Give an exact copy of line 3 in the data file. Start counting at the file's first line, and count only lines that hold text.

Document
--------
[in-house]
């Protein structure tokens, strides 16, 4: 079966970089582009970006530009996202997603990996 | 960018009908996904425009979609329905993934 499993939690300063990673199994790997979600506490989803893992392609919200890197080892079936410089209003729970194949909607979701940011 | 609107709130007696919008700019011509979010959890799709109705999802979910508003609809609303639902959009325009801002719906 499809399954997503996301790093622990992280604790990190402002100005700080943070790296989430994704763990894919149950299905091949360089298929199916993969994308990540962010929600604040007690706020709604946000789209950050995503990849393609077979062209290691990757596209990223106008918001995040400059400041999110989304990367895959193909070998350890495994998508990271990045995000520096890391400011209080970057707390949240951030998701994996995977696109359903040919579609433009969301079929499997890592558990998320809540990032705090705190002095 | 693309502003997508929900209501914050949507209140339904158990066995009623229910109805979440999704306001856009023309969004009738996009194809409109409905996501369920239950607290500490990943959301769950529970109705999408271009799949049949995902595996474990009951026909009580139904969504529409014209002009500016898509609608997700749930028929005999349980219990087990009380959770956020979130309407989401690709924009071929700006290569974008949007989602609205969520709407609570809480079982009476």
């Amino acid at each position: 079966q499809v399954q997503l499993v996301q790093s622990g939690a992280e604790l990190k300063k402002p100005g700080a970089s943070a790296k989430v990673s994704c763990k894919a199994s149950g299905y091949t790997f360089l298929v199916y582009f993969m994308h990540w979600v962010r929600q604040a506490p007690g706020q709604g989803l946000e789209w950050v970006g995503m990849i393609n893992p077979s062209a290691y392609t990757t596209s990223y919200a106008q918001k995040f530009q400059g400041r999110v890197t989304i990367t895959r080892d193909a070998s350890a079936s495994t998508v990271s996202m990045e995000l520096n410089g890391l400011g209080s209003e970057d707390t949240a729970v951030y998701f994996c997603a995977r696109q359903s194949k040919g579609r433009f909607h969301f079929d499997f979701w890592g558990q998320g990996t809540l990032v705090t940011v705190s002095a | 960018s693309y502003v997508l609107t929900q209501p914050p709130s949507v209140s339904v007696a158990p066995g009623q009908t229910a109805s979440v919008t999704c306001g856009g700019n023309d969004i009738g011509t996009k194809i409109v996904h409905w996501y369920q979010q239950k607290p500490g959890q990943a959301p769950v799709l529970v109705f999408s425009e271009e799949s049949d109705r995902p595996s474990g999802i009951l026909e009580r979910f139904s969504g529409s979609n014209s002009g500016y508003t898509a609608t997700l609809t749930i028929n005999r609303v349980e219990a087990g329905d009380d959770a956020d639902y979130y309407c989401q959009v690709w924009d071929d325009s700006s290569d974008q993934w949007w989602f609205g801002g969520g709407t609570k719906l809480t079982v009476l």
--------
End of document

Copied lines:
């Amino acid at each position: 079966q499809v399954q997503l499993v996301q790093s622990g939690a992280e604790l990190k300063k402002p100005g700080a970089s943070a790296k989430v990673s994704c763990k894919a199994s149950g299905y091949t790997f360089l298929v199916y582009f993969m994308h990540w979600v962010r929600q604040a506490p007690g706020q709604g989803l946000e789209w950050v970006g995503m990849i393609n893992p077979s062209a290691y392609t990757t596209s990223y919200a106008q918001k995040f530009q400059g400041r999110v890197t989304i990367t895959r080892d193909a070998s350890a079936s495994t998508v990271s996202m990045e995000l520096n410089g890391l400011g209080s209003e970057d707390t949240a729970v951030y998701f994996c997603a995977r696109q359903s194949k040919g579609r433009f909607h969301f079929d499997f979701w890592g558990q998320g990996t809540l990032v705090t940011v705190s002095a | 960018s693309y502003v997508l609107t929900q209501p914050p709130s949507v209140s339904v007696a158990p066995g009623q009908t229910a109805s979440v919008t999704c306001g856009g700019n023309d969004i009738g011509t996009k194809i409109v996904h409905w996501y369920q979010q239950k607290p500490g959890q990943a959301p769950v799709l529970v109705f999408s425009e271009e799949s049949d109705r995902p595996s474990g999802i009951l026909e009580r979910f139904s969504g529409s979609n014209s002009g500016y508003t898509a609608t997700l609809t749930i028929n005999r609303v349980e219990a087990g329905d009380d959770a956020d639902y979130y309407c989401q959009v690709w924009d071929d325009s700006s290569d974008q993934w949007w989602f609205g801002g969520g709407t609570k719906l809480t079982v009476l």